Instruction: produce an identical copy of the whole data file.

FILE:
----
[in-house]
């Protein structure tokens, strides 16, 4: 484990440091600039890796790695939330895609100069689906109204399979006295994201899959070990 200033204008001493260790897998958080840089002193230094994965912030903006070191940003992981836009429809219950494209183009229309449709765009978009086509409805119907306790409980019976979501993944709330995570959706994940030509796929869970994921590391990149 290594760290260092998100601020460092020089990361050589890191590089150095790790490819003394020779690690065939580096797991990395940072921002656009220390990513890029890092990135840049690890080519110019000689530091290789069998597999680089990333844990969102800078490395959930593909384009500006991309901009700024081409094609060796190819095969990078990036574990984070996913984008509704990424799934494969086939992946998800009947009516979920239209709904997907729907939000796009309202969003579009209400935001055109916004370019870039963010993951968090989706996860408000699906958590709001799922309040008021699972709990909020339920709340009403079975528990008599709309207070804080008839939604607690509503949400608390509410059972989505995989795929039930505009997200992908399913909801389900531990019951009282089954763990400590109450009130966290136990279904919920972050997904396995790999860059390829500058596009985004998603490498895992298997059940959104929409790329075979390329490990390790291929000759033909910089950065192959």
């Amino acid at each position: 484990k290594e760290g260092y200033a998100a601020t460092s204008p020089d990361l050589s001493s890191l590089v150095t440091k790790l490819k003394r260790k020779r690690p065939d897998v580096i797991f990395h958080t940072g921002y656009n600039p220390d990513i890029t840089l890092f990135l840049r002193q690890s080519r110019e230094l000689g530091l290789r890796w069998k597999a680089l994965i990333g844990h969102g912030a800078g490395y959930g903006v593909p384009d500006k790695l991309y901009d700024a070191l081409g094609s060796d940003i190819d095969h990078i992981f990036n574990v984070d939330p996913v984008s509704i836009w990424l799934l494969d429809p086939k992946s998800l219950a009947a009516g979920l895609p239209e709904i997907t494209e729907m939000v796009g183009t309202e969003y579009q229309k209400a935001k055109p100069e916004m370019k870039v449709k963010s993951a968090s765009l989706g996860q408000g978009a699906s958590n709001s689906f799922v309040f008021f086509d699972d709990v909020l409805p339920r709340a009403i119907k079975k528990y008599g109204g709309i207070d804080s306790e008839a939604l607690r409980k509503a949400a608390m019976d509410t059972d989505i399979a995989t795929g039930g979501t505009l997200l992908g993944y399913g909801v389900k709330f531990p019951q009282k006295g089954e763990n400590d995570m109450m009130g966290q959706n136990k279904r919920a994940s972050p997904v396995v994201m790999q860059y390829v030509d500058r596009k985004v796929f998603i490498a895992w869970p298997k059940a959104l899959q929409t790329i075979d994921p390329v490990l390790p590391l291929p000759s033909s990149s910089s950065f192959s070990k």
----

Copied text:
[in-house]
């Protein structure tokens, strides 16, 4: 484990440091600039890796790695939330895609100069689906109204399979006295994201899959070990 200033204008001493260790897998958080840089002193230094994965912030903006070191940003992981836009429809219950494209183009229309449709765009978009086509409805119907306790409980019976979501993944709330995570959706994940030509796929869970994921590391990149 290594760290260092998100601020460092020089990361050589890191590089150095790790490819003394020779690690065939580096797991990395940072921002656009220390990513890029890092990135840049690890080519110019000689530091290789069998597999680089990333844990969102800078490395959930593909384009500006991309901009700024081409094609060796190819095969990078990036574990984070996913984008509704990424799934494969086939992946998800009947009516979920239209709904997907729907939000796009309202969003579009209400935001055109916004370019870039963010993951968090989706996860408000699906958590709001799922309040008021699972709990909020339920709340009403079975528990008599709309207070804080008839939604607690509503949400608390509410059972989505995989795929039930505009997200992908399913909801389900531990019951009282089954763990400590109450009130966290136990279904919920972050997904396995790999860059390829500058596009985004998603490498895992298997059940959104929409790329075979390329490990390790291929000759033909910089950065192959």
């Amino acid at each position: 484990k290594e760290g260092y200033a998100a601020t460092s204008p020089d990361l050589s001493s890191l590089v150095t440091k790790l490819k003394r260790k020779r690690p065939d897998v580096i797991f990395h958080t940072g921002y656009n600039p220390d990513i890029t840089l890092f990135l840049r002193q690890s080519r110019e230094l000689g530091l290789r890796w069998k597999a680089l994965i990333g844990h969102g912030a800078g490395y959930g903006v593909p384009d500006k790695l991309y901009d700024a070191l081409g094609s060796d940003i190819d095969h990078i992981f990036n574990v984070d939330p996913v984008s509704i836009w990424l799934l494969d429809p086939k992946s998800l219950a009947a009516g979920l895609p239209e709904i997907t494209e729907m939000v796009g183009t309202e969003y579009q229309k209400a935001k055109p100069e916004m370019k870039v449709k963010s993951a968090s765009l989706g996860q408000g978009a699906s958590n709001s689906f799922v309040f008021f086509d699972d709990v909020l409805p339920r709340a009403i119907k079975k528990y008599g109204g709309i207070d804080s306790e008839a939604l607690r409980k509503a949400a608390m019976d509410t059972d989505i399979a995989t795929g039930g979501t505009l997200l992908g993944y399913g909801v389900k709330f531990p019951q009282k006295g089954e763990n400590d995570m109450m009130g966290q959706n136990k279904r919920a994940s972050p997904v396995v994201m790999q860059y390829v030509d500058r596009k985004v796929f998603i490498a895992w869970p298997k059940a959104l899959q929409t790329i075979d994921p390329v490990l390790p590391l291929p000759s033909s990149s910089s950065f192959s070990k």